We last managed to get a session at Blakehill Farm on the 30th September. Since then I have made half-a-dozen abortive attempts to run sessions there. On three occasions I have actually got to site before having to concede defeat. With the weather forecast being for this morning to be flat calm and misty for most of the morning, I was confident we would get there. And so it proved.
I was joined for the day by Alice, Steph, Lillie and Andrew. We set our usual nets along the hedgerow, with Redwing lure playing; a Mipit triangle, with Meadow Pipit lure playing, and the nets around the bushes on the edge of the plateau. We might just as well have not bothered with the plateau nets. They are normally very good for Dunnock, Reed Bunting, Linnet and the occasional Stonechat but, bar a Dunnock and Wren or two, we could have saved ourselves a lot of time and effort. However, the other nets were a different proposition.
As we finished putting up the hedgerow nets I drove along the perimeter track to the turning area and was encouraged to see good flocks of Redwing around. I set the Redwing lure playing and within 10 minutes we started catching them. The Meadow Pipit lure took somewhat longer to start its work: perhaps the mist was keeping them from being too active, but eventually they started to arrive and, although we didn’t catch as many as the numbers around would suggest we should, there was still a reasonable catch.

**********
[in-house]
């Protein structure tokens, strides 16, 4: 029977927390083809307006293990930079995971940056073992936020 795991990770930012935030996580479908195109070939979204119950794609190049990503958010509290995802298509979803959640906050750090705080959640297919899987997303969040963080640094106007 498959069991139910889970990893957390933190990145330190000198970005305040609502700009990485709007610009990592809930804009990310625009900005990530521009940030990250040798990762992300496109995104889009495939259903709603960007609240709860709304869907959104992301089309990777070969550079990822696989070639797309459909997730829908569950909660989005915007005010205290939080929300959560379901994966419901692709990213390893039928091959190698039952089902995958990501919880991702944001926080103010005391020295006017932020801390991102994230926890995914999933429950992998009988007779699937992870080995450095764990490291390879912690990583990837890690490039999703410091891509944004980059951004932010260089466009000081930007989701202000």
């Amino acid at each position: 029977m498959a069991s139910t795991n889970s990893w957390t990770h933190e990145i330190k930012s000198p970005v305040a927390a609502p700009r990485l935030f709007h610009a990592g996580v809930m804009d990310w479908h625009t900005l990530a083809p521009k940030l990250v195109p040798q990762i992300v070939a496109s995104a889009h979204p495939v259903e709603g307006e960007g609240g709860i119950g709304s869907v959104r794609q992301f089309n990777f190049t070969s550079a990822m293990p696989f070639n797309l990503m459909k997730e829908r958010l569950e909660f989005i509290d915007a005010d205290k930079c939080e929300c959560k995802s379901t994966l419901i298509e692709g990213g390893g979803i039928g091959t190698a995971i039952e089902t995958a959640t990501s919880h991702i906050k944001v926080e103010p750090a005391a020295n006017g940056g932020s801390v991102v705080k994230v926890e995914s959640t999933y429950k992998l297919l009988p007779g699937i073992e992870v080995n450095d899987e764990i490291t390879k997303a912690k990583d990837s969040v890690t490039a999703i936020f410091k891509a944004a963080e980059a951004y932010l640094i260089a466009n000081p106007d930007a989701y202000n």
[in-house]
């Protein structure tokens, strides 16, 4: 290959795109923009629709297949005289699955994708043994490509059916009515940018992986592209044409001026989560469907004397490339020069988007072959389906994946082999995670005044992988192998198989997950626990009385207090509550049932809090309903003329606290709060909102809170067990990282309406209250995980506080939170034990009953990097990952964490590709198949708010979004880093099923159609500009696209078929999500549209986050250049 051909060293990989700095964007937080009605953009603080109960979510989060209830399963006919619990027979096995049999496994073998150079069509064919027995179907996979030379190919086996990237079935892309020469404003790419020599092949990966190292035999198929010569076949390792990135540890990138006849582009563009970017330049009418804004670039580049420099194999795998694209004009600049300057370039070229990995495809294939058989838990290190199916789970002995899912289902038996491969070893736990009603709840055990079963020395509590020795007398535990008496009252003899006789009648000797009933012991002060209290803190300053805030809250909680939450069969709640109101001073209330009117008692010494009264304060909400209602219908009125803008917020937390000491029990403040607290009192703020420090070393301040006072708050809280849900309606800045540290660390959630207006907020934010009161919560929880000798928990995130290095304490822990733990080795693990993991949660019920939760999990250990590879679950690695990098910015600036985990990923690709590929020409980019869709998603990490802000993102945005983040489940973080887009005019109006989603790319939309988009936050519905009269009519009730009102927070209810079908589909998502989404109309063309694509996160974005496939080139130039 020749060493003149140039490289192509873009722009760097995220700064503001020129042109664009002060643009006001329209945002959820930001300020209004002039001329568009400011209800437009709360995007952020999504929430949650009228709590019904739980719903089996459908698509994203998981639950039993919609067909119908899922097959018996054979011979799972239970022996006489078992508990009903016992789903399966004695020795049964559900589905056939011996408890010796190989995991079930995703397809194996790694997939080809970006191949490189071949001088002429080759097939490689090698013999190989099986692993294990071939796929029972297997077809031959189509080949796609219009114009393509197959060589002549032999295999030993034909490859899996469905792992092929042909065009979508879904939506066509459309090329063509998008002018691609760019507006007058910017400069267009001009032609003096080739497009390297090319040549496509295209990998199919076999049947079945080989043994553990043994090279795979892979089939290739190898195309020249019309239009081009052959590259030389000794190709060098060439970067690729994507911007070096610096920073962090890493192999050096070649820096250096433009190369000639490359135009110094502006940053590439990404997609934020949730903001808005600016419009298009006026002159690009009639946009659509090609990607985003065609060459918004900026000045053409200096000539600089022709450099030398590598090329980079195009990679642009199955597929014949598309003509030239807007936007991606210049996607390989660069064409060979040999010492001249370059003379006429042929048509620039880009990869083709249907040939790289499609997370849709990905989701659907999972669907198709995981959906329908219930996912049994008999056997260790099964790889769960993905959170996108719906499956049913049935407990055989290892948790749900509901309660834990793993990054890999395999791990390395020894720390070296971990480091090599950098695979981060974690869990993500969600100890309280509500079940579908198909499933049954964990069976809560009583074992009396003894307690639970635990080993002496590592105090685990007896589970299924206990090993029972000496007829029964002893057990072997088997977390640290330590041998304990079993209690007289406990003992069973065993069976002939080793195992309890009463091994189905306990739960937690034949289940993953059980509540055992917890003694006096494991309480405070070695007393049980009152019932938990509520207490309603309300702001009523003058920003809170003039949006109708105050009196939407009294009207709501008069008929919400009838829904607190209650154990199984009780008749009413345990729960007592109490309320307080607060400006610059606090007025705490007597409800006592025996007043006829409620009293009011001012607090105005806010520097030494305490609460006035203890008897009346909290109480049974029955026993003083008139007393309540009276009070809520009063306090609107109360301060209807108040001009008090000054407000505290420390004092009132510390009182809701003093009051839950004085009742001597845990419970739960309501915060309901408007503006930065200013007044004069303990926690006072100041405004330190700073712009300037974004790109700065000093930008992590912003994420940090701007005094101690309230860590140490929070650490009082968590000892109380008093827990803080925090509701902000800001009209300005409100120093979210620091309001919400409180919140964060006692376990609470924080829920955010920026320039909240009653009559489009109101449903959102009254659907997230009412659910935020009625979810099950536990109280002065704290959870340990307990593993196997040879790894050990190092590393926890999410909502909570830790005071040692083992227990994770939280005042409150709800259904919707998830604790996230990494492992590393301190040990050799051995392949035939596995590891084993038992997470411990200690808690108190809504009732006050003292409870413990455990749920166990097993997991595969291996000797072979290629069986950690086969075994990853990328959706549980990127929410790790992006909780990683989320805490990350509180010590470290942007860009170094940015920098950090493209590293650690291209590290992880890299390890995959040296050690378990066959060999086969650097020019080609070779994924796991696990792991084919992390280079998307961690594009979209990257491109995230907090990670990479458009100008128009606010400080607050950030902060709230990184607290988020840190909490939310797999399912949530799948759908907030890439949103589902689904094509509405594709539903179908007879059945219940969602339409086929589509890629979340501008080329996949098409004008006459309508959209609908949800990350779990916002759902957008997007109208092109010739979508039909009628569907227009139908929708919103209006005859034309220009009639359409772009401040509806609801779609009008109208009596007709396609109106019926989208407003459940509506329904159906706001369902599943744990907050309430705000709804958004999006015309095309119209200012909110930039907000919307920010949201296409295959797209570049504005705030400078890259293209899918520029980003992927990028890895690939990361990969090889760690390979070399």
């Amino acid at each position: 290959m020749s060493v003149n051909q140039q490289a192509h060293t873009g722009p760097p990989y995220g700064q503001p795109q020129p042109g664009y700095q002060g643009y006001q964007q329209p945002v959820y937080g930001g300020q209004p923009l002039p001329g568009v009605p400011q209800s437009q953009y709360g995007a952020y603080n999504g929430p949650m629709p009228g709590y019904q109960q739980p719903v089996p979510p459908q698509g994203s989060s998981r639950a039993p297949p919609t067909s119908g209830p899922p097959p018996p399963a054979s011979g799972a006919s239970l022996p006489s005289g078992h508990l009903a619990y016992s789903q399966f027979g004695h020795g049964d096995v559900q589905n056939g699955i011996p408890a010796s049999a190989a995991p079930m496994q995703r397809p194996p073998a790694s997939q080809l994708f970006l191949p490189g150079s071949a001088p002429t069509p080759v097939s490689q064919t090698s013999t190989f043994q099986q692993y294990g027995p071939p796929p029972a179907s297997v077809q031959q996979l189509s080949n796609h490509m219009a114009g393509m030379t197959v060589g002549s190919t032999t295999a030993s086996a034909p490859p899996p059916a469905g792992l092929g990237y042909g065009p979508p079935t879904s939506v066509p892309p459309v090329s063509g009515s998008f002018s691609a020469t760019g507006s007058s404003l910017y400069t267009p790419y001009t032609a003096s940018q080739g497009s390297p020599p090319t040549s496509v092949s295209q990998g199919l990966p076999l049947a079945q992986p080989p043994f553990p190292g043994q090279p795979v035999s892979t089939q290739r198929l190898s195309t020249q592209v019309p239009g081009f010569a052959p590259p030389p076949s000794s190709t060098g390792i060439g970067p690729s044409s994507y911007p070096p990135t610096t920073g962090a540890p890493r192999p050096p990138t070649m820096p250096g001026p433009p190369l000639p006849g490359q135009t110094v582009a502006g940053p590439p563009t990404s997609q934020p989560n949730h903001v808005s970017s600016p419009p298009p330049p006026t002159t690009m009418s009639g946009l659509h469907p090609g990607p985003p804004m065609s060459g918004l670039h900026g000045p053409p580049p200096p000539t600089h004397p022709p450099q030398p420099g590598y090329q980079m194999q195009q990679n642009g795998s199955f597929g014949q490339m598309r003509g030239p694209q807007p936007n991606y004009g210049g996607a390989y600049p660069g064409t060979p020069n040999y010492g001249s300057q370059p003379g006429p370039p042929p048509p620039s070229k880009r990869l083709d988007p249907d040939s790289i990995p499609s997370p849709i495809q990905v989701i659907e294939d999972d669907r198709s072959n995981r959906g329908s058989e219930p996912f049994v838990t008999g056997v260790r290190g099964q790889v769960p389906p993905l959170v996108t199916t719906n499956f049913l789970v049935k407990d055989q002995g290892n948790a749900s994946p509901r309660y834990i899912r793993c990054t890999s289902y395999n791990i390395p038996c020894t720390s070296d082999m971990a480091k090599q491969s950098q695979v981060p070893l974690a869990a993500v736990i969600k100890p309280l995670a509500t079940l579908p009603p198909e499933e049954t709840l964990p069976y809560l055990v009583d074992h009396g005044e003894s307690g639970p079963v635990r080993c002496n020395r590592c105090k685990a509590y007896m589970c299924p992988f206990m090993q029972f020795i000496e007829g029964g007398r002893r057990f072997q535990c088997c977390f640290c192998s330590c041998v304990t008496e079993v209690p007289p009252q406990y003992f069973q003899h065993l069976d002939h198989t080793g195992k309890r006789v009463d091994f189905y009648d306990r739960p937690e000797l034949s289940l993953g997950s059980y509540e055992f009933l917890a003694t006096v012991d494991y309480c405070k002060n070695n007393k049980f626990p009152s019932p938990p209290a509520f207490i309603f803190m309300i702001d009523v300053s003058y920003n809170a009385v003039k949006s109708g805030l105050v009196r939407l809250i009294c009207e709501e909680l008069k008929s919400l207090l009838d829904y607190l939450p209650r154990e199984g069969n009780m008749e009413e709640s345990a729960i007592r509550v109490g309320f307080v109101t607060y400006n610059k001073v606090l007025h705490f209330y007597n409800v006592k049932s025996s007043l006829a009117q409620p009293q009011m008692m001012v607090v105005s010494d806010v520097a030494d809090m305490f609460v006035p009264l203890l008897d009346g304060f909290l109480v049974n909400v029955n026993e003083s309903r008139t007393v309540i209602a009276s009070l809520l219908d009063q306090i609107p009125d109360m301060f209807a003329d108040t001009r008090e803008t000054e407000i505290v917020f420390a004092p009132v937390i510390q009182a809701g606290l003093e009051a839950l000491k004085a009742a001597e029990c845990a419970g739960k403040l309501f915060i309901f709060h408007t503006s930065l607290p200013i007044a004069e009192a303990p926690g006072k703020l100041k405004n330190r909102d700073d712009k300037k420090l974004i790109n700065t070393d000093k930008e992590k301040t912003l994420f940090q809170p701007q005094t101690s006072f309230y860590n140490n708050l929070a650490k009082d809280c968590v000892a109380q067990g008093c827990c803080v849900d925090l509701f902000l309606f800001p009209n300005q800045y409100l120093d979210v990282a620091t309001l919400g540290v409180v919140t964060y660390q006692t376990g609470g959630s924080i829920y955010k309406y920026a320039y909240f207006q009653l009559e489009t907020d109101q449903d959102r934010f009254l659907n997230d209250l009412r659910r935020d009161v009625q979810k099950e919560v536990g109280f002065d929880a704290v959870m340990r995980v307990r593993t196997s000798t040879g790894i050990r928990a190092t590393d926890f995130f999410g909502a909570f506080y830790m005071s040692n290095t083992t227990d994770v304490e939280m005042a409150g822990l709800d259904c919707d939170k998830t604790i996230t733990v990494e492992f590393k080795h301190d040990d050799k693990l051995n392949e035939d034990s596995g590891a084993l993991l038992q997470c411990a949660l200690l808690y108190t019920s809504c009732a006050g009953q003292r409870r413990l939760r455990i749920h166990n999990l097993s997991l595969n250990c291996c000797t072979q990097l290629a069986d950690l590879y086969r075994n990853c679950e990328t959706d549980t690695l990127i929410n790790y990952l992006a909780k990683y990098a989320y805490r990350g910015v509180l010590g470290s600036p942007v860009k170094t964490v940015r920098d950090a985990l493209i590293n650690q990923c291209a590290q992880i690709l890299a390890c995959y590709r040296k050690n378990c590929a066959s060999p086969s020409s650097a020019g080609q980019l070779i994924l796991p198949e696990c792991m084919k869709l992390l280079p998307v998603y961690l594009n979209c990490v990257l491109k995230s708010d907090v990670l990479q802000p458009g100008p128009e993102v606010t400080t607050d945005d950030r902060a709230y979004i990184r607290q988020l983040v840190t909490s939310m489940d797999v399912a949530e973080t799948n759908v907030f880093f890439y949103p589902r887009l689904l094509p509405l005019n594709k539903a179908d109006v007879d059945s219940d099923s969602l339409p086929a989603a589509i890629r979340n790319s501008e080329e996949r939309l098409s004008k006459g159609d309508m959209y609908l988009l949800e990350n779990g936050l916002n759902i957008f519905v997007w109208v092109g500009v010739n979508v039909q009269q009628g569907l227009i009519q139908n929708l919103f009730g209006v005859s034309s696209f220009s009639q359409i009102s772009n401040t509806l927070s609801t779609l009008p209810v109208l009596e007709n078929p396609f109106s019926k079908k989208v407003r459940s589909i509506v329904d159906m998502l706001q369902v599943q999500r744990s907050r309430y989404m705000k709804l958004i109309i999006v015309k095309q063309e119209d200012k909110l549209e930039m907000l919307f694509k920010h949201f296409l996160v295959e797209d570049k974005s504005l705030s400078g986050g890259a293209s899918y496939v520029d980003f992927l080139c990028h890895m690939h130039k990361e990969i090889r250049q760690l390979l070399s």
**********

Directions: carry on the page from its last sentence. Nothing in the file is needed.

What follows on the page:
The list for the day was: Blue Tit 6(3); Great Tit 4(1); Wren 2(1); Dunnock (1); Meadow Pipit 13; Robin 1; Redwing 30; Song Thrush 2; Blackbird 2; Starling 1; Goldfinch 1. Totals: 62 birds ringed from 9 species; 6 bird retrapped from 4 species, making 68 birds processed from 11 species.
As well as the high numbers of Redwing around there were several large flocks of Fieldfare flying around. Unfortunately, and entirely predictably, they never came anywhere close to being caught in any of the nets.
On another note, Ellie had her first solo session this morning (having had an effort on Thursday spoiled by the weather). She was as sensible as I knew she would be: opening just a single net in the garden of the farm house at Lower Moor Farm. Remarkably, the first bird she extracted and processed was a Magpie. Apart from the scarcity of catching them (just 10 by the whole team in the last 5 years), this was her first experience of extracting and processing this species.
Her catch for the day was: Magpie 1; Blue Tit 2; Wren 1; Blackbird 3(1); Goldcrest 1(1); Bullfinch 3(1). Totals: 11 birds ringed from 6 species; 3 birds retrapped from 3 species making 14 birds processed from 6 species.
As a trainer it is always extremely gratifying when one of your trainees steps out on their own: fledging I suppose. Ellie is the third of my trainees to take that step.